“We want to show how we celebrate Día de Los Muertos and how death is not something we use for fear,” said Vallejo, “it’s about our culture and preserving it. It’s a celebration.”

One of the curiosities of Los Angeles is how such a metropolis can find itself so atomized socially. Pacific Standard Time breaks that isolation by sharing artistic visions from the Latin side of the hemisphere with the city’s farthest reaches. The museums participating in the program have catalogues replete with information on the many sites featuring themed exhibitions.

Ironically, just as gentrification becomes an urgent issue, even the so-called “hipsters” a substantial quotient of native community stakeholders facing displacement rail against will now gaze at the works of persecuted Marxists and gender-defying radicals at exhibits such as Radical Women: Latin American Art, 1960-1985 at glitzy Westwood’s Hammer Museum, or Golden Kingdoms, an overview of pre-Columbian cultures at the Getty Center.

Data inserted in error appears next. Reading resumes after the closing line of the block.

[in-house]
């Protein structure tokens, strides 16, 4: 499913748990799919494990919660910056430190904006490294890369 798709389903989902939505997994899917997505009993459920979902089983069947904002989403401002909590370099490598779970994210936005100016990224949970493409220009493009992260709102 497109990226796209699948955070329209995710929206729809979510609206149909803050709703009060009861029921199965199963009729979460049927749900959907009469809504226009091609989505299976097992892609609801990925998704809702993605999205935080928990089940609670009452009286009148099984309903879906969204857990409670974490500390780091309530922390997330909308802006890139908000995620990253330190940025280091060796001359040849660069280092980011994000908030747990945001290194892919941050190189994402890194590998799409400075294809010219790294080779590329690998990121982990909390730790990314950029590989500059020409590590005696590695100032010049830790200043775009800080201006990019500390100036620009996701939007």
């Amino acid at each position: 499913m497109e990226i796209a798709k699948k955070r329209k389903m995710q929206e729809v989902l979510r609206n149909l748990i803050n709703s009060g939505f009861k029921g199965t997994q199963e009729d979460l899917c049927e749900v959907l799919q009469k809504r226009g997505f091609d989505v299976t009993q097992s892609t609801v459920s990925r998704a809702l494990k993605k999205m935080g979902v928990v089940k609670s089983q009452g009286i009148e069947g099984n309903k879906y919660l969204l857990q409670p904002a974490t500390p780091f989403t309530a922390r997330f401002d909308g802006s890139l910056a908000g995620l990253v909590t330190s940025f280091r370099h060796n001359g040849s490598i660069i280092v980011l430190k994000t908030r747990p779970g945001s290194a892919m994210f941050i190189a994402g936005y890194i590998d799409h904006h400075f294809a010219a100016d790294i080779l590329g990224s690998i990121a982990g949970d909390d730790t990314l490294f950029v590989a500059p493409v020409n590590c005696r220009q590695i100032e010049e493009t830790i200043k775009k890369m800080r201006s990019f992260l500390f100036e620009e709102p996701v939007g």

This, of course, is for the better, because it is art opening a window or placing the predictable observer or museum-goer in some one else’s shoes, a vantage point dissimilar to their own. If La La Land is defined by Hollywood, then PST showcases the long histories that define many of the neighborhoods and inhabitants of a city christened los angeles. They are communities which have been largely invisible until now, but no less significant than those which have traditionally been associated with the City of Angels, underscoring how long overdue this historic survey attractively packaged by the Getty and Pacific Standard Time truly is.


Popular posts from this blog

OP-ED: Why I Did Not Resign; Outgoing Council Member Issues Righteous Reality Check

OP-ED: It's the People's House, Disrespect at Your Own Peril